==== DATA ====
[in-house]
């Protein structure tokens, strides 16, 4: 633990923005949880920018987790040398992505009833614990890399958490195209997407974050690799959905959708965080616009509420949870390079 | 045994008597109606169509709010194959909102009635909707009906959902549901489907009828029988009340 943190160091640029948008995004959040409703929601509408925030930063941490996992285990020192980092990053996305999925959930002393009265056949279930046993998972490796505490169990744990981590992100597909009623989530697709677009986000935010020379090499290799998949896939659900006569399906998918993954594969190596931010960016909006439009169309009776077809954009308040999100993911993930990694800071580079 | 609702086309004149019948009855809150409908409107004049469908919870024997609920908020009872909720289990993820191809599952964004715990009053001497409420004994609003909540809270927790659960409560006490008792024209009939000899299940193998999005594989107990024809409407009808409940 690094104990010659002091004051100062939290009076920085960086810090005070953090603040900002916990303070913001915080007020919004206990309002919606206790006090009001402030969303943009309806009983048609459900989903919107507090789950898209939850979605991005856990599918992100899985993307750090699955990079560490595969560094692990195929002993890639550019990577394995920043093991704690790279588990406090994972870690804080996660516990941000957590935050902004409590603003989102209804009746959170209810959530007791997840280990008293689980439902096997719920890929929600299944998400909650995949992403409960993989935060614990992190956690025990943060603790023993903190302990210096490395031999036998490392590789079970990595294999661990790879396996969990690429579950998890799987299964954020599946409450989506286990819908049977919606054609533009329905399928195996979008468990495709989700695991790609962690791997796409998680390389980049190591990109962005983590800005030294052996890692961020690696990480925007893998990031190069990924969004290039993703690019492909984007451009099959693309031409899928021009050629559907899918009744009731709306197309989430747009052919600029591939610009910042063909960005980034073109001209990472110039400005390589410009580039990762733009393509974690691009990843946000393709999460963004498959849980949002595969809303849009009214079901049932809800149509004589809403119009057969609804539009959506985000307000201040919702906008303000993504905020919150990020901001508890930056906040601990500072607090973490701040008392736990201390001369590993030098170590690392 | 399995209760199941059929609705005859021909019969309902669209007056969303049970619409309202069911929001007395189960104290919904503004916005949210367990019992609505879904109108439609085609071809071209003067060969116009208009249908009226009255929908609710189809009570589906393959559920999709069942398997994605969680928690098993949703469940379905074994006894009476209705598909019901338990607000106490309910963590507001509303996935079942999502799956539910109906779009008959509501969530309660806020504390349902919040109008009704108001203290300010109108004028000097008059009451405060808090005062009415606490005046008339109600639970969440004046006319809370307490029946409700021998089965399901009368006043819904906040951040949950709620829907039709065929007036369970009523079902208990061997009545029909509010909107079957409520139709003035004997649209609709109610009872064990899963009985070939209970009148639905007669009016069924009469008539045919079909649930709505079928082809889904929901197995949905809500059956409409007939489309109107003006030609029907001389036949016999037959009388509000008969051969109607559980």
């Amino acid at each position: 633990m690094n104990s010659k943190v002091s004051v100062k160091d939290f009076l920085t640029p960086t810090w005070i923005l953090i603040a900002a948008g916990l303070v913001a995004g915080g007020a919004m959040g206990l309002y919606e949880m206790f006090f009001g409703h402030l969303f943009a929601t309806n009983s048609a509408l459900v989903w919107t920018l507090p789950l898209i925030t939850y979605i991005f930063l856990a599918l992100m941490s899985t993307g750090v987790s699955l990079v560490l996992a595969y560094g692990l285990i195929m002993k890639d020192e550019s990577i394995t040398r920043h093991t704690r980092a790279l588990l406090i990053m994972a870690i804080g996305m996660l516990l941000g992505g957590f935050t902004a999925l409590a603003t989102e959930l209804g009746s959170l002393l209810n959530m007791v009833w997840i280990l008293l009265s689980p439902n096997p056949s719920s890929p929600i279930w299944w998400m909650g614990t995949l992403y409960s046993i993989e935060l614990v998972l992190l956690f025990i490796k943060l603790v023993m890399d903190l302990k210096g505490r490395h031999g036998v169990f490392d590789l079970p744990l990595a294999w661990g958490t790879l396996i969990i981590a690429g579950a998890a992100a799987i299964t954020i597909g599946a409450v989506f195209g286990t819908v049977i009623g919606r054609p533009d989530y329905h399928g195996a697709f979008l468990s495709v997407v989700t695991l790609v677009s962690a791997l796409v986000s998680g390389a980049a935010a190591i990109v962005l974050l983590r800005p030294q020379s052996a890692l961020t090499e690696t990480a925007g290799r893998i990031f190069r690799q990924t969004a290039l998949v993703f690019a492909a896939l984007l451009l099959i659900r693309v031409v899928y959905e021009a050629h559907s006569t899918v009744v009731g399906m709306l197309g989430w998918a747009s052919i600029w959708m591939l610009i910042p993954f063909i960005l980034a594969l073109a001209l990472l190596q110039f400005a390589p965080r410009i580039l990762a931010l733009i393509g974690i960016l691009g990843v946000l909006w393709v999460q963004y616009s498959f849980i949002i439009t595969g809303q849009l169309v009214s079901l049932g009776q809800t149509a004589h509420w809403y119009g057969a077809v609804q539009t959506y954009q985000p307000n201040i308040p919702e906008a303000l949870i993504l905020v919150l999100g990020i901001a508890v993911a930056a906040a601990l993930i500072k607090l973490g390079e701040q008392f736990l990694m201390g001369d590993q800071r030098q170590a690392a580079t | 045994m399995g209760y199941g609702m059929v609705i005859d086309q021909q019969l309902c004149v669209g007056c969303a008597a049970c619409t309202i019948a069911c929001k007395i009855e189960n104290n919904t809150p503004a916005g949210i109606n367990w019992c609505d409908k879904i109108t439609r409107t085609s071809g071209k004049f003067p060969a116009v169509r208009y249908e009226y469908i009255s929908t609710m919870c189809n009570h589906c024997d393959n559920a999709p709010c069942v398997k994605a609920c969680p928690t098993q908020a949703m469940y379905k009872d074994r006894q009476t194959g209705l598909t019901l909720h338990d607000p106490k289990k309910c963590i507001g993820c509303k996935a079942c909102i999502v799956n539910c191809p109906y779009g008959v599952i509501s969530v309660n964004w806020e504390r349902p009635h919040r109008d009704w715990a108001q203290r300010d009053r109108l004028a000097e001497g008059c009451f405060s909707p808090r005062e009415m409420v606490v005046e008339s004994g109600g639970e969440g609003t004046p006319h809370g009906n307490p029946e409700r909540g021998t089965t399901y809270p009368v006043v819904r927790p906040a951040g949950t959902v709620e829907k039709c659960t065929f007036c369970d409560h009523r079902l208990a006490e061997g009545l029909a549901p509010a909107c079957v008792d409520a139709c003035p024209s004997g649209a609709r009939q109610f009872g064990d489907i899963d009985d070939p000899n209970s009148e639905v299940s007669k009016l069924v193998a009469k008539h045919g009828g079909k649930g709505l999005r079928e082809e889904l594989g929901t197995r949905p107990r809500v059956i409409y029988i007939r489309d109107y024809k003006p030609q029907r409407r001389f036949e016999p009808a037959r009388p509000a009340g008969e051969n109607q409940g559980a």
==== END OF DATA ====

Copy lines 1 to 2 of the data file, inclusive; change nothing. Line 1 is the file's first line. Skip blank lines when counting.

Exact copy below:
[in-house]
């Protein structure tokens, strides 16, 4: 633990923005949880920018987790040398992505009833614990890399958490195209997407974050690799959905959708965080616009509420949870390079 | 045994008597109606169509709010194959909102009635909707009906959902549901489907009828029988009340 943190160091640029948008995004959040409703929601509408925030930063941490996992285990020192980092990053996305999925959930002393009265056949279930046993998972490796505490169990744990981590992100597909009623989530697709677009986000935010020379090499290799998949896939659900006569399906998918993954594969190596931010960016909006439009169309009776077809954009308040999100993911993930990694800071580079 | 609702086309004149019948009855809150409908409107004049469908919870024997609920908020009872909720289990993820191809599952964004715990009053001497409420004994609003909540809270927790659960409560006490008792024209009939000899299940193998999005594989107990024809409407009808409940 690094104990010659002091004051100062939290009076920085960086810090005070953090603040900002916990303070913001915080007020919004206990309002919606206790006090009001402030969303943009309806009983048609459900989903919107507090789950898209939850979605991005856990599918992100899985993307750090699955990079560490595969560094692990195929002993890639550019990577394995920043093991704690790279588990406090994972870690804080996660516990941000957590935050902004409590603003989102209804009746959170209810959530007791997840280990008293689980439902096997719920890929929600299944998400909650995949992403409960993989935060614990992190956690025990943060603790023993903190302990210096490395031999036998490392590789079970990595294999661990790879396996969990690429579950998890799987299964954020599946409450989506286990819908049977919606054609533009329905399928195996979008468990495709989700695991790609962690791997796409998680390389980049190591990109962005983590800005030294052996890692961020690696990480925007893998990031190069990924969004290039993703690019492909984007451009099959693309031409899928021009050629559907899918009744009731709306197309989430747009052919600029591939610009910042063909960005980034073109001209990472110039400005390589410009580039990762733009393509974690691009990843946000393709999460963004498959849980949002595969809303849009009214079901049932809800149509004589809403119009057969609804539009959506985000307000201040919702906008303000993504905020919150990020901001508890930056906040601990500072607090973490701040008392736990201390001369590993030098170590690392 | 399995209760199941059929609705005859021909019969309902669209007056969303049970619409309202069911929001007395189960104290919904503004916005949210367990019992609505879904109108439609085609071809071209003067060969116009208009249908009226009255929908609710189809009570589906393959559920999709069942398997994605969680928690098993949703469940379905074994006894009476209705598909019901338990607000106490309910963590507001509303996935079942999502799956539910109906779009008959509501969530309660806020504390349902919040109008009704108001203290300010109108004028000097008059009451405060808090005062009415606490005046008339109600639970969440004046006319809370307490029946409700021998089965399901009368006043819904906040951040949950709620829907039709065929007036369970009523079902208990061997009545029909509010909107079957409520139709003035004997649209609709109610009872064990899963009985070939209970009148639905007669009016069924009469008539045919079909649930709505079928082809889904929901197995949905809500059956409409007939489309109107003006030609029907001389036949016999037959009388509000008969051969109607559980």